I had almost given up hope, when it occurred to me to concentrate on understanding the unusually large occipital condyle that Allen Hazen noticed, which suggested that it might be a taxon with an extremely extended rostrum (like the paddlefish or swordfish that Jennifer Macaire suggested) but with a weedier body and defined neck region since there would be no need for such a large articulation in a fusiform fish (they’re the muscular type that taper at both ends and have no neck, so don’t move their heads).

With this bizarre sounding fish in mind I was able to fairly rapidly narrow down the possibilities to one of the three species of cornetfish that live in the Pacific. I was delighted to find some great images of the skull of a Red Cornetfish, which matches the morphology very well.

Red Cornetfish Fistularia petimba from the Gulf of Mexico. Image by SEFSC Pascagoula Laboratory; Collection of Brandi Noble, NOAA/NMFS/SEFSC

Red Cornetfish Fistularia petimba from the Gulf of Mexico. Image by SEFSC Pascagoula Laboratory; Collection of Brandi Noble, NOAA/NMFS/SEFSC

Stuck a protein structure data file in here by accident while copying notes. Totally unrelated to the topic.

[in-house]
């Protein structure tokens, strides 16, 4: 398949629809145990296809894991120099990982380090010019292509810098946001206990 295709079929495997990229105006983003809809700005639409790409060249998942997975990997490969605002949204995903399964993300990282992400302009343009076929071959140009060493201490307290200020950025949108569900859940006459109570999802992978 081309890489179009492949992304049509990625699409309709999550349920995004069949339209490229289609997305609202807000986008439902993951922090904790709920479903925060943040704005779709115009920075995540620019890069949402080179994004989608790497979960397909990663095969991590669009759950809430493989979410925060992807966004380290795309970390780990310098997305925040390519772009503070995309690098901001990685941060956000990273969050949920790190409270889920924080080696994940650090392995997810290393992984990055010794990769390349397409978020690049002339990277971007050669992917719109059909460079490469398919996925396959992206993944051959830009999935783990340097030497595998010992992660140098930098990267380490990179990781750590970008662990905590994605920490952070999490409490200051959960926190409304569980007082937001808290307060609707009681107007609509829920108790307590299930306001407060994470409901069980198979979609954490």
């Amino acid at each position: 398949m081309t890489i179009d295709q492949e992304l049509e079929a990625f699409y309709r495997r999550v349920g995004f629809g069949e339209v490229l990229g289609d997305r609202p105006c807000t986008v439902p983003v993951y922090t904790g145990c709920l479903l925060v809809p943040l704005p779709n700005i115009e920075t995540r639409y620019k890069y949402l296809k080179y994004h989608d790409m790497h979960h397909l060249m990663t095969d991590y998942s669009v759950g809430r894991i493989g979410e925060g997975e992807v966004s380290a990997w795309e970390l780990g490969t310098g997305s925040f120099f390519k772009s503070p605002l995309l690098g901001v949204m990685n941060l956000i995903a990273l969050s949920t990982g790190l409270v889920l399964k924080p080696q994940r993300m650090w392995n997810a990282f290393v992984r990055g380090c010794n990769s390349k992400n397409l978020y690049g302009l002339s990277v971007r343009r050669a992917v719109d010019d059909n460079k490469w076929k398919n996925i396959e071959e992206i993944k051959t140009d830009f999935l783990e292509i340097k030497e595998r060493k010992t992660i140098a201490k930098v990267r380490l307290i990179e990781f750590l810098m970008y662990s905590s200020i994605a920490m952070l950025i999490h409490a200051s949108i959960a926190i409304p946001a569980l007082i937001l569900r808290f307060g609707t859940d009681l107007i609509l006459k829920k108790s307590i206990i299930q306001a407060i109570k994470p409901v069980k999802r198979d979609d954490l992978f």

However, the Red Cornetfish doesn’t really occur in the eastern Pacific, so it’s very unlikely to be that species. The Reef Cornetfish does occur in the eastern Pacific, but has only been reported in Californian coastal waters since November 2015 and this mystery specimen was collected back in January 2000 (which doesn’t make it impossible to be a Reef Cornetfish, just very unlikely). Which leaves us with the most likely identification (although by no means confirmed) of Deepwater Cornetfish Fistularia corneta Gilbert & Starks, 1904.

These long, thin fish can reach up to 2m, but they have tiny mouths that limit them to eating crustaceans, marine worms and smaller fish that they pick up from near the surface of reefs and the sea bed – presumably being harder to spot as a predator thanks to their very small frontal projected area.

I’ve asked Joe to check his specimen against the images of the cornetfish, since there’s nothing better than having a specimen in your hand when attempting an identification.

I hope you enjoyed the challenge!

6 thoughts on “Friday mystery object #314 answer(ish)

  1. Cripes.

    I am glad I didn’t try too hard.